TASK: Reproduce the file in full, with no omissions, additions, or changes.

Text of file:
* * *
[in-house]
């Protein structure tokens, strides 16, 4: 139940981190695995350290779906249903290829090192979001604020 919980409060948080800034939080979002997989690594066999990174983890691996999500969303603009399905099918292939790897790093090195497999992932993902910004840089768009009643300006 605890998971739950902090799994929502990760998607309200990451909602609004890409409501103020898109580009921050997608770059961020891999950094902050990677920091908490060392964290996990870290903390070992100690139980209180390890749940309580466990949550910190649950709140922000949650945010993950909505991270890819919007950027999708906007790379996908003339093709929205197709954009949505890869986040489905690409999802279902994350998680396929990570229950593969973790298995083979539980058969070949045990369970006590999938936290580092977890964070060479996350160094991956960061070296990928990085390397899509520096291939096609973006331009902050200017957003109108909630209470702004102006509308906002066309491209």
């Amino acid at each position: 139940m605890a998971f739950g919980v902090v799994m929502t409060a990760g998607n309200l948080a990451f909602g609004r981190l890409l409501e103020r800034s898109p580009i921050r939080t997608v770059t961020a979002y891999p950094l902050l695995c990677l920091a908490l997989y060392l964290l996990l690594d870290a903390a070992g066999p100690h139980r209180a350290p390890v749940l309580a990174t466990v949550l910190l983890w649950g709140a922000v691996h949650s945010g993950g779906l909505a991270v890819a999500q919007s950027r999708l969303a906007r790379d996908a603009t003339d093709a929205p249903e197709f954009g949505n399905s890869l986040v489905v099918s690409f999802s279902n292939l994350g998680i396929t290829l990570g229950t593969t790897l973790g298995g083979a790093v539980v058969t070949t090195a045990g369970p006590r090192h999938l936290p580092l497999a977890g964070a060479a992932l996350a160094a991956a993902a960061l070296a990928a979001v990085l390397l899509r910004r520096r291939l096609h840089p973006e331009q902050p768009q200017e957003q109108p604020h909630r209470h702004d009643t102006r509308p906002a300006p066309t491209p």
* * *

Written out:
[in-house]
């Protein structure tokens, strides 16, 4: 139940981190695995350290779906249903290829090192979001604020 919980409060948080800034939080979002997989690594066999990174983890691996999500969303603009399905099918292939790897790093090195497999992932993902910004840089768009009643300006 605890998971739950902090799994929502990760998607309200990451909602609004890409409501103020898109580009921050997608770059961020891999950094902050990677920091908490060392964290996990870290903390070992100690139980209180390890749940309580466990949550910190649950709140922000949650945010993950909505991270890819919007950027999708906007790379996908003339093709929205197709954009949505890869986040489905690409999802279902994350998680396929990570229950593969973790298995083979539980058969070949045990369970006590999938936290580092977890964070060479996350160094991956960061070296990928990085390397899509520096291939096609973006331009902050200017957003109108909630209470702004102006509308906002066309491209």
């Amino acid at each position: 139940m605890a998971f739950g919980v902090v799994m929502t409060a990760g998607n309200l948080a990451f909602g609004r981190l890409l409501e103020r800034s898109p580009i921050r939080t997608v770059t961020a979002y891999p950094l902050l695995c990677l920091a908490l997989y060392l964290l996990l690594d870290a903390a070992g066999p100690h139980r209180a350290p390890v749940l309580a990174t466990v949550l910190l983890w649950g709140a922000v691996h949650s945010g993950g779906l909505a991270v890819a999500q919007s950027r999708l969303a906007r790379d996908a603009t003339d093709a929205p249903e197709f954009g949505n399905s890869l986040v489905v099918s690409f999802s279902n292939l994350g998680i396929t290829l990570g229950t593969t790897l973790g298995g083979a790093v539980v058969t070949t090195a045990g369970p006590r090192h999938l936290p580092l497999a977890g964070a060479a992932l996350a160094a991956a993902a960061l070296a990928a979001v990085l390397l899509r910004r520096r291939l096609h840089p973006e331009q902050p768009q200017e957003q109108p604020h909630r209470h702004d009643t102006r509308p906002a300006p066309t491209p």